Broader economic trends are driving froyo forward, too. Most of the people at the TCBY franchising pitch appear to be in their 40s and 50s. Some are established entrepreneurs, but at least a few are laid-off corporate types in search of their next opportunity. That’s fairly typical. Buying a franchise “is almost like buying a job,” says Chris Tripoli, president of A’la Carte Foodservice Consulting Group in Houston, so it makes sense that baby boomers who’ve suffered through a recession might look toward franchising in larger than usual numbers. One expert compares it to the way applications to law schools and MBA programs go up during recessions: It’s not that more people necessarily want to go to grad school, but that grad school becomes more appealing as other options dwindle.
The recession has also driven down real estate costs, a key expense for retailers. While locations on froyo-dense Newbury Street and in Davis Square remain costly, commercial real estate in many suburbs is widely available. “When the rent is cheaper, people play around more [with concepts], so you’ll see different kinds of businesses entering the market,” says Amanda Kludt, editorial director of Eater, a network of blogs covering the food scene in Boston and 21 other US cities. Froyo stores often require only about 1,200 square feet — about half the size of a Qdoba — which reduces costs and increases flexibility.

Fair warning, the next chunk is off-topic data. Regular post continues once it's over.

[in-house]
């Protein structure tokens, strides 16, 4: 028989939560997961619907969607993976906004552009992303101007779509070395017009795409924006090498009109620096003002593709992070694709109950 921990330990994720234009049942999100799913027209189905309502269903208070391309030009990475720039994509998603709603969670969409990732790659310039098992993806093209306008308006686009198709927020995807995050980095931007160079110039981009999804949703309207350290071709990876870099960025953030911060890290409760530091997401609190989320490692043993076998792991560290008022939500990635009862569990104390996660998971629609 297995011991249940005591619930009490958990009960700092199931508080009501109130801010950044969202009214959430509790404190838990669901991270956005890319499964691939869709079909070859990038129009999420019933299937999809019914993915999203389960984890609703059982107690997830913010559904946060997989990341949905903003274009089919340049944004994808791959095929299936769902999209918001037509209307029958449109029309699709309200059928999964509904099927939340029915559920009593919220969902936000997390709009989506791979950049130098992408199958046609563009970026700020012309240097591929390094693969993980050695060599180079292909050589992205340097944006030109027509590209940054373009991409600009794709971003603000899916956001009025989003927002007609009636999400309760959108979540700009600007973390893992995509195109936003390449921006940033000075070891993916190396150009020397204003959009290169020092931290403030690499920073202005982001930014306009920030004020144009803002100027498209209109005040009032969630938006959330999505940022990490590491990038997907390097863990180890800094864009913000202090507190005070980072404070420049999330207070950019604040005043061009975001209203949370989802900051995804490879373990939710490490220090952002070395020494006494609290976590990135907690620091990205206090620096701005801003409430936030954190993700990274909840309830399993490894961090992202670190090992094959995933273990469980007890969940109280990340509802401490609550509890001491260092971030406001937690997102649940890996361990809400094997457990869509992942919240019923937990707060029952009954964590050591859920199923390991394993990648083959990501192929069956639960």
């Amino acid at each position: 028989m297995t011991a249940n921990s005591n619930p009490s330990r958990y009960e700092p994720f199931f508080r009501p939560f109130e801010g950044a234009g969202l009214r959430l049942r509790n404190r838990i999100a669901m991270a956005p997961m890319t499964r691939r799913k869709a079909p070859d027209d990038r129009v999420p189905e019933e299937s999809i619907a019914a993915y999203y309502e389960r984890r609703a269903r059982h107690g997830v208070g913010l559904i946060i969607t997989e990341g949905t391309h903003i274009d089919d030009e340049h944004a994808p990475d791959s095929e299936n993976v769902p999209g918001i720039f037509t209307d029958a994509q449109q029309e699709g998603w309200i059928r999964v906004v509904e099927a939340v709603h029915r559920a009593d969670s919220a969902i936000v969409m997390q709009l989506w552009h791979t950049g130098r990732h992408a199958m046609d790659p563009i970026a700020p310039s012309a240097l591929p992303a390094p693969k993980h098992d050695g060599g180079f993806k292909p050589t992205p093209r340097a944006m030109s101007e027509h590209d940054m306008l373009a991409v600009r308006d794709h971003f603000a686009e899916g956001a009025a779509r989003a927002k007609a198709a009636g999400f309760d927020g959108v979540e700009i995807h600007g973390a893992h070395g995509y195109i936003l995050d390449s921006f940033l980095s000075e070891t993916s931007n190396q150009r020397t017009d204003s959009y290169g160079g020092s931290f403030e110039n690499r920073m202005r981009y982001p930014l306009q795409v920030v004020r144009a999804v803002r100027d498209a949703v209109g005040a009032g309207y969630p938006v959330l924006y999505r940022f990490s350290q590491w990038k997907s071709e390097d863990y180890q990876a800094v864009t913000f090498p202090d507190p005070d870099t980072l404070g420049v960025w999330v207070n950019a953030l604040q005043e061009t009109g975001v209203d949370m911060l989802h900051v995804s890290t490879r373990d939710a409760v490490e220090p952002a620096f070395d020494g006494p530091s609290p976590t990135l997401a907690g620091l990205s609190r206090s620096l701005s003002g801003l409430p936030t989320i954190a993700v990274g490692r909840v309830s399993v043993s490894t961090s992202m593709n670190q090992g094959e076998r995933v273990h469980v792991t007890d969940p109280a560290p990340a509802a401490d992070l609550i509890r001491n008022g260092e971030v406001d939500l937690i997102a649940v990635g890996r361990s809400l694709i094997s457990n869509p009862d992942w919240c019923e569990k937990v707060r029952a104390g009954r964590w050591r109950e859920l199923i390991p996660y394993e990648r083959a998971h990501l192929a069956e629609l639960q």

Inside the store, the microeconomics of yogurt sound compelling. Compared with opening a traditional restaurant franchise, froyo seems simple: There’s no cooking, for one. And TCBY franchisees pay around 4.5 cents per ounce for yogurt, which they can resell at 40 to 50 cents per ounce. “That’s a high-margin product, and it’s what allows our yogurt stores to be highly profitable,” says Brooks Speirs, the main TCBY speaker at Maggiano’s (he’s since moved to Moe’s Southwest Grill). The self-serve concept also drives down labor costs, typically one of the biggest expenses facing food sellers. “At 2 p.m., you can have one person running your business,” Speirs says. “Go into a Subway at 2 p.m. and they have four employees there, whether there are any customers or not.” While the equipment to make frozen yogurt is expensive — machines cost independent shops approximately $12,000 each, and many have five or six of them — the overall capital expenses are lower than many types of businesses.